As of today, July 27th, some teams have opened camp.  The rest of the league will open in the next couple of days, with the latest teams to report on July 29th.  The first preseason game isn’t until August 5th, but most of the rest of the league has their first game on August 9th.  The first games that count are on Thursday, September 5th, Sunday September 9th, and Monday, September 10th.  That means most teams in the NFL have around forty-three calendar days in between reporting to camp and their first game that counts.

Think about that time frame for a minute.

Coaches and management can now put a team on the field, with less than two weeks of practice, able to play an actual game.  Regardless that the game doesn’t count for anything, that’s a hell of a feat to accomplish.  There’s only one reason why that is able to happen so seamlessly:  There is no such thing as an offseason in today’s NFL.  There is only the time when they aren’t playing games.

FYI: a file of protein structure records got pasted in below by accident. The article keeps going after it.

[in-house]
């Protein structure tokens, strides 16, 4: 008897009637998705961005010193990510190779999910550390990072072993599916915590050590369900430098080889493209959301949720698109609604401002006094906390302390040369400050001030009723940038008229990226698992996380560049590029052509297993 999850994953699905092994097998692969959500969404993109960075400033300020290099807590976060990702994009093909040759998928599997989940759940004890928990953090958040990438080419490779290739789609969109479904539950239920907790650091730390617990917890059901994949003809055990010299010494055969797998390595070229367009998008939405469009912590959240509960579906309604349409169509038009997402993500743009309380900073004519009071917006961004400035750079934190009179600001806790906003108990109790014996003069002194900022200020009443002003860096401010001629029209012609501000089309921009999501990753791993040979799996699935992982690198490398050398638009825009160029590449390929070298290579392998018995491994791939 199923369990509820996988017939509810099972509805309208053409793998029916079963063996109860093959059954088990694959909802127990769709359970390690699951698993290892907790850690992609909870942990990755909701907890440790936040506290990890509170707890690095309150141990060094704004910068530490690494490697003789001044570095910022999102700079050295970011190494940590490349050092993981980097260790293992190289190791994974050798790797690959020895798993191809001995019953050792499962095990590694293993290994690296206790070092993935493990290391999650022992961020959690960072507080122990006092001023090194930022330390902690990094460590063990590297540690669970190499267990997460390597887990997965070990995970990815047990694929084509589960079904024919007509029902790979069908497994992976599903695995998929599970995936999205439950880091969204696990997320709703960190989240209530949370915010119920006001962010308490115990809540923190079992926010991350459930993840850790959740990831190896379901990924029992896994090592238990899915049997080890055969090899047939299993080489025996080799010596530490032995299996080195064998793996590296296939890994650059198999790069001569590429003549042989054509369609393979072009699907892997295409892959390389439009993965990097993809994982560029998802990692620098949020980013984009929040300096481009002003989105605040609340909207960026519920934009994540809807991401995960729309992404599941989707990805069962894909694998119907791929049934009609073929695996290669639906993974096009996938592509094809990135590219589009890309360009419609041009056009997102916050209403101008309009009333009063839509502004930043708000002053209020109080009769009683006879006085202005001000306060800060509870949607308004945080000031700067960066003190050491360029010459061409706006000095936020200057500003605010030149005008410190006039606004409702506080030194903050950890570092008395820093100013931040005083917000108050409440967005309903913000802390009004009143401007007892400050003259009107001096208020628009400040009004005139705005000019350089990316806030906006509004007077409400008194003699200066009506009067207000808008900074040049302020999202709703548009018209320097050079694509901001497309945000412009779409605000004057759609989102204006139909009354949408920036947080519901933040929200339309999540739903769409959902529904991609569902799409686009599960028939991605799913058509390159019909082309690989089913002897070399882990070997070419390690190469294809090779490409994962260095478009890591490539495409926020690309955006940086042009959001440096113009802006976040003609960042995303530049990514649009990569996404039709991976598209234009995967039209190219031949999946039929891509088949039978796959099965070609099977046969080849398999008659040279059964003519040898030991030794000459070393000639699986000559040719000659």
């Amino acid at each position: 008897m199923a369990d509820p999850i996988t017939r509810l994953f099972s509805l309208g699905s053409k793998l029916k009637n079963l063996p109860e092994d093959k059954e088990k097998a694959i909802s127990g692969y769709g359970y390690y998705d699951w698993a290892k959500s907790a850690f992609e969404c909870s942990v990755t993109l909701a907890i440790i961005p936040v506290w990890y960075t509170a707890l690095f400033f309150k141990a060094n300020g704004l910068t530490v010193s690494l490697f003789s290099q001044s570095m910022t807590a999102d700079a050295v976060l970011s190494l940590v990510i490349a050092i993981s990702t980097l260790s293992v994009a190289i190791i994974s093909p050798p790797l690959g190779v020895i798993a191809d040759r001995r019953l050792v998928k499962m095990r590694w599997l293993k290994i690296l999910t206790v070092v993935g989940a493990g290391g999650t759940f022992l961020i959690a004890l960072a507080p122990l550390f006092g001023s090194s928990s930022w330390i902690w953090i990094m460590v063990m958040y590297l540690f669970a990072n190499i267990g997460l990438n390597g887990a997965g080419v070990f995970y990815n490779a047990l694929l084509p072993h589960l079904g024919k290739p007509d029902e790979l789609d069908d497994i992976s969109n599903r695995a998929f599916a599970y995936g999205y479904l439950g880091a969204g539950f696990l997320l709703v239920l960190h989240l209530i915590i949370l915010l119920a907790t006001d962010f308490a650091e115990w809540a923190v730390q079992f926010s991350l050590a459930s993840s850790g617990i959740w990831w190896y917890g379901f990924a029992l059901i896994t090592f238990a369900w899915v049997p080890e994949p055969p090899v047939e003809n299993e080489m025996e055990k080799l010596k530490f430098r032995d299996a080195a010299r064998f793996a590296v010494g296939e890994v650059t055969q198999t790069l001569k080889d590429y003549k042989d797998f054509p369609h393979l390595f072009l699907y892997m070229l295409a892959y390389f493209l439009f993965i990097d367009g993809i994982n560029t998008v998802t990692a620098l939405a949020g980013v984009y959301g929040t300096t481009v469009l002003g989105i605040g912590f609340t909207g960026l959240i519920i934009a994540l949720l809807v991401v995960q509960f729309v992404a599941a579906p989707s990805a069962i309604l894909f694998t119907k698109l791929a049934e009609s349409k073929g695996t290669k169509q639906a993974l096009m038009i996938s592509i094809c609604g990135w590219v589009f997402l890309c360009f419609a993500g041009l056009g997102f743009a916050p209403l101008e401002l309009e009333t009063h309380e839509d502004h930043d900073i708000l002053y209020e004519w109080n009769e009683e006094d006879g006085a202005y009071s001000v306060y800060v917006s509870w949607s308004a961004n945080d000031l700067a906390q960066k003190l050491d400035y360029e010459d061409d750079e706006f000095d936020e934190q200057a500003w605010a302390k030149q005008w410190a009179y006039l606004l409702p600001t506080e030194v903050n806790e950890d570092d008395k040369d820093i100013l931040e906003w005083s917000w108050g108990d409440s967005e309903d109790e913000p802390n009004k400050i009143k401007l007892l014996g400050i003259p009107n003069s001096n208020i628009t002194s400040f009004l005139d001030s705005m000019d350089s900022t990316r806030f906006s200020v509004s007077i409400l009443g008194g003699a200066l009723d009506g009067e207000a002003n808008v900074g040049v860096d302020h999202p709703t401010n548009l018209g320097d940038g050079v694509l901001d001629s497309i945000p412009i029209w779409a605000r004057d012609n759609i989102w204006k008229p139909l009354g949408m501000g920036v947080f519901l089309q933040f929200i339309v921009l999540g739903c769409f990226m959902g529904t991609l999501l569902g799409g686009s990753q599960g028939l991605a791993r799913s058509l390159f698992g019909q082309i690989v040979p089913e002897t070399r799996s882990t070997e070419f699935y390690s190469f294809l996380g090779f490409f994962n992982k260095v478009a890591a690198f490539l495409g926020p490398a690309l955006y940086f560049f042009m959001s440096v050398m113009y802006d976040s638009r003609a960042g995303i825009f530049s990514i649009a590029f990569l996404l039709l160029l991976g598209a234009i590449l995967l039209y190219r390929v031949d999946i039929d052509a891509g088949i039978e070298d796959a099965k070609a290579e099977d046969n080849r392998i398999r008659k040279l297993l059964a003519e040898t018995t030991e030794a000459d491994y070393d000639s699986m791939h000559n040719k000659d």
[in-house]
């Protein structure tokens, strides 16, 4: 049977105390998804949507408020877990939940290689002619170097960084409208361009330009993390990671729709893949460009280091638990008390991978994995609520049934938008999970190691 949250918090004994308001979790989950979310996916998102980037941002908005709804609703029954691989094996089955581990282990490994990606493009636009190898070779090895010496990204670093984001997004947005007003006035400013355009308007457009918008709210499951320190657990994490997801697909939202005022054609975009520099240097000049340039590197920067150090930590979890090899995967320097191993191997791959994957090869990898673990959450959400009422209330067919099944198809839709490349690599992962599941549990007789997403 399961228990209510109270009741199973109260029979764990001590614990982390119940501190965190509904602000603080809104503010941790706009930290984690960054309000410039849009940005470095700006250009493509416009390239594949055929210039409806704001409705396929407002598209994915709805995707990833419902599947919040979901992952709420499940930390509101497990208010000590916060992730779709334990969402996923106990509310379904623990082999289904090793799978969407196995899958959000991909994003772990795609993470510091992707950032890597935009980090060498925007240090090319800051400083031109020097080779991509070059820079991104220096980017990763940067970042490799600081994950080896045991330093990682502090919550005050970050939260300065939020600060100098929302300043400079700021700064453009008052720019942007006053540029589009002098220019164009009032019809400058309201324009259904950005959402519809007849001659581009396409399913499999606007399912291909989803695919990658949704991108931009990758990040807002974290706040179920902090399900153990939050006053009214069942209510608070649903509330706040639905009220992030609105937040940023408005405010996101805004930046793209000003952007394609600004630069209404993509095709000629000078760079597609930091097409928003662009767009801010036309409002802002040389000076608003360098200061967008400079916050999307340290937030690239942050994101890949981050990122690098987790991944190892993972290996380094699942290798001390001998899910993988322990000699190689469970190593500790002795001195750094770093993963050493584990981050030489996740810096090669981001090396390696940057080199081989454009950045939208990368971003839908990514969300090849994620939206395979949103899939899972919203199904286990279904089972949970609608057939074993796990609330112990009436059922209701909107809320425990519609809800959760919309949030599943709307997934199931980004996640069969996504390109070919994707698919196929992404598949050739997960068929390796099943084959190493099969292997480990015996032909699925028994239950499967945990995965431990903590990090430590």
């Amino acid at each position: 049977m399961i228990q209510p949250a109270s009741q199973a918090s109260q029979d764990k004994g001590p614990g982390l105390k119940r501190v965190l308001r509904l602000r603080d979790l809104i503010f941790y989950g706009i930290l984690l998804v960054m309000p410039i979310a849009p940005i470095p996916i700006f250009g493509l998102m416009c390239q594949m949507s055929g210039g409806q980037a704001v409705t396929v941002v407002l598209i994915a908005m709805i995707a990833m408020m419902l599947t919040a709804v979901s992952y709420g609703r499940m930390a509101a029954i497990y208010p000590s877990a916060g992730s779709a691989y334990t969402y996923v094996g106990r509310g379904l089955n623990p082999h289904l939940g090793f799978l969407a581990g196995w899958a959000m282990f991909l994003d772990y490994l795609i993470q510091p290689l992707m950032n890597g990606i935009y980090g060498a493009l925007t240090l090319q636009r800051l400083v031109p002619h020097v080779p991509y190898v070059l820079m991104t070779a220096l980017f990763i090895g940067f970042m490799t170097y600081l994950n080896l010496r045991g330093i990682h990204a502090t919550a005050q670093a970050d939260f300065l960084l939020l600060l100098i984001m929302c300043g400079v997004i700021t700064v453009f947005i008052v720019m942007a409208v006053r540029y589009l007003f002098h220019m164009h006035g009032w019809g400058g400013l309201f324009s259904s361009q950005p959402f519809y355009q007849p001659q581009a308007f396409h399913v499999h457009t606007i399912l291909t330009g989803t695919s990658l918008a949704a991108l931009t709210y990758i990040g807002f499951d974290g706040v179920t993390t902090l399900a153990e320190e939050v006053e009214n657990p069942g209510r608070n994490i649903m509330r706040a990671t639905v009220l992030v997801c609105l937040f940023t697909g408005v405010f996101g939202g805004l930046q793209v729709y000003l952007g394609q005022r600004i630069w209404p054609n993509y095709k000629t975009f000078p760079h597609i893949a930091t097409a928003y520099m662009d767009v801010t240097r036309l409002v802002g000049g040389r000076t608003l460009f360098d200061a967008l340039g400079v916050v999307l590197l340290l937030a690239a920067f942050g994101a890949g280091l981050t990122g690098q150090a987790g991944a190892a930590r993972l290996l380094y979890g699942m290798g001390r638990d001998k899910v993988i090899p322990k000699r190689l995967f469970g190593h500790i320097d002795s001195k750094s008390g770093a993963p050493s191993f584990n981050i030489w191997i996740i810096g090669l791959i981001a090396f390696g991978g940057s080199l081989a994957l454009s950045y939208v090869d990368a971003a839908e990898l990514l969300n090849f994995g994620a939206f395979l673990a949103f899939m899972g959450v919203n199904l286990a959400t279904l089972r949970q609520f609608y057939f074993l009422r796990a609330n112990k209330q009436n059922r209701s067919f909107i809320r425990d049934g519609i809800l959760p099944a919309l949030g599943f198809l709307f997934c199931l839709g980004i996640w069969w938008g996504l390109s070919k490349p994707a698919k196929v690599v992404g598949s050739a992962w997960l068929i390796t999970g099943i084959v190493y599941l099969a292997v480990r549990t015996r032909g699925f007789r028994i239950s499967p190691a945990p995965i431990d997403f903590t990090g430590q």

If you go back to the 1970’s Raiders, John Madden wrote about how he always had what were the basic equivalent of today’s OTA’s, but just for his quarterbacks.  He wanted them to come in for a week in April for some film study, weight training, and meeting.  He said that it was always hard to track down Ken Stabler during the offseason because he was always out partying, shooting a commercial, doing appearances, or just other random odds and ends.  Stabler eventually told Madden that the offseason is the players’ time which is not to be interrupted [paraphrasing].  Madden and Stabler eventually struck a deal where Madden wouldn’t interfere with Stabler’s offseason antics as long as Stabler was 100% focused during the season, and it ended up working out well.  Prior to the 1978 season, Jets’ quarterback Richard Todd wanted to throw a ball around with Stabler (they were both from and played for ‘Bama and Bryant).  Stabler told Todd no, and that he had to save everything he had for the season.  This isn’t to say that Stabler was lazy, because he wasn’t.  It’s just that the NFL was a different world back then.